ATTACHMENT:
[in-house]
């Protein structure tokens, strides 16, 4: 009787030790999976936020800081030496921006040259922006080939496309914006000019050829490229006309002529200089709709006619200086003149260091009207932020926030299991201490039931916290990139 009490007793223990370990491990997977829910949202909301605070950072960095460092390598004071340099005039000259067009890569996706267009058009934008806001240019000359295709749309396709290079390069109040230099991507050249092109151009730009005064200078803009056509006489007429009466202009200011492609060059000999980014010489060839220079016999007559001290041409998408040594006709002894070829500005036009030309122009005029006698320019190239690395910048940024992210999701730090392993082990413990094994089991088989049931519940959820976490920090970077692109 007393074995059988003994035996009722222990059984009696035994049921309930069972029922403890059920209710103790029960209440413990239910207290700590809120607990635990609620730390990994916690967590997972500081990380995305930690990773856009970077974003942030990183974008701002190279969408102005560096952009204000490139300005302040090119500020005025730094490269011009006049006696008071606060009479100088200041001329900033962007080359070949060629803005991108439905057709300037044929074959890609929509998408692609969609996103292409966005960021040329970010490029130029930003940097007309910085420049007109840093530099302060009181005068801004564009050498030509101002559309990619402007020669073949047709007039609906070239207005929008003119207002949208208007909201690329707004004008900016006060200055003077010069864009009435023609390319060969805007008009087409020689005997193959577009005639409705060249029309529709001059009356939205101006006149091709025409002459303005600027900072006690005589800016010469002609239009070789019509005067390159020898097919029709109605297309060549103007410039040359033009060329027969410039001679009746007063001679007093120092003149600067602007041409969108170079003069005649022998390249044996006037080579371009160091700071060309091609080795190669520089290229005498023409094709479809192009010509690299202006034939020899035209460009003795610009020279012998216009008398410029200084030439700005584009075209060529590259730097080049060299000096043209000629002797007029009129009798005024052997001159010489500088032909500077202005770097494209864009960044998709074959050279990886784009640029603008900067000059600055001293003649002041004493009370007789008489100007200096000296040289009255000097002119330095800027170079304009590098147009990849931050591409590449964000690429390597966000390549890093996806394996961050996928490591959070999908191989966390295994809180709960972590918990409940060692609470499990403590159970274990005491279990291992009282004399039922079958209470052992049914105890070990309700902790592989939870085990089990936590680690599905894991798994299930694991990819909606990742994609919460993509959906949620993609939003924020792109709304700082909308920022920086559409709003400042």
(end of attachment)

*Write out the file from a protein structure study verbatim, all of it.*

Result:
[in-house]
């Protein structure tokens, strides 16, 4: 009787030790999976936020800081030496921006040259922006080939496309914006000019050829490229006309002529200089709709006619200086003149260091009207932020926030299991201490039931916290990139 009490007793223990370990491990997977829910949202909301605070950072960095460092390598004071340099005039000259067009890569996706267009058009934008806001240019000359295709749309396709290079390069109040230099991507050249092109151009730009005064200078803009056509006489007429009466202009200011492609060059000999980014010489060839220079016999007559001290041409998408040594006709002894070829500005036009030309122009005029006698320019190239690395910048940024992210999701730090392993082990413990094994089991088989049931519940959820976490920090970077692109 007393074995059988003994035996009722222990059984009696035994049921309930069972029922403890059920209710103790029960209440413990239910207290700590809120607990635990609620730390990994916690967590997972500081990380995305930690990773856009970077974003942030990183974008701002190279969408102005560096952009204000490139300005302040090119500020005025730094490269011009006049006696008071606060009479100088200041001329900033962007080359070949060629803005991108439905057709300037044929074959890609929509998408692609969609996103292409966005960021040329970010490029130029930003940097007309910085420049007109840093530099302060009181005068801004564009050498030509101002559309990619402007020669073949047709007039609906070239207005929008003119207002949208208007909201690329707004004008900016006060200055003077010069864009009435023609390319060969805007008009087409020689005997193959577009005639409705060249029309529709001059009356939205101006006149091709025409002459303005600027900072006690005589800016010469002609239009070789019509005067390159020898097919029709109605297309060549103007410039040359033009060329027969410039001679009746007063001679007093120092003149600067602007041409969108170079003069005649022998390249044996006037080579371009160091700071060309091609080795190669520089290229005498023409094709479809192009010509690299202006034939020899035209460009003795610009020279012998216009008398410029200084030439700005584009075209060529590259730097080049060299000096043209000629002797007029009129009798005024052997001159010489500088032909500077202005770097494209864009960044998709074959050279990886784009640029603008900067000059600055001293003649002041004493009370007789008489100007200096000296040289009255000097002119330095800027170079304009590098147009990849931050591409590449964000690429390597966000390549890093996806394996961050996928490591959070999908191989966390295994809180709960972590918990409940060692609470499990403590159970274990005491279990291992009282004399039922079958209470052992049914105890070990309700902790592989939870085990089990936590680690599905894991798994299930694991990819909606990742994609919460993509959906949620993609939003924020792109709304700082909308920022920086559409709003400042």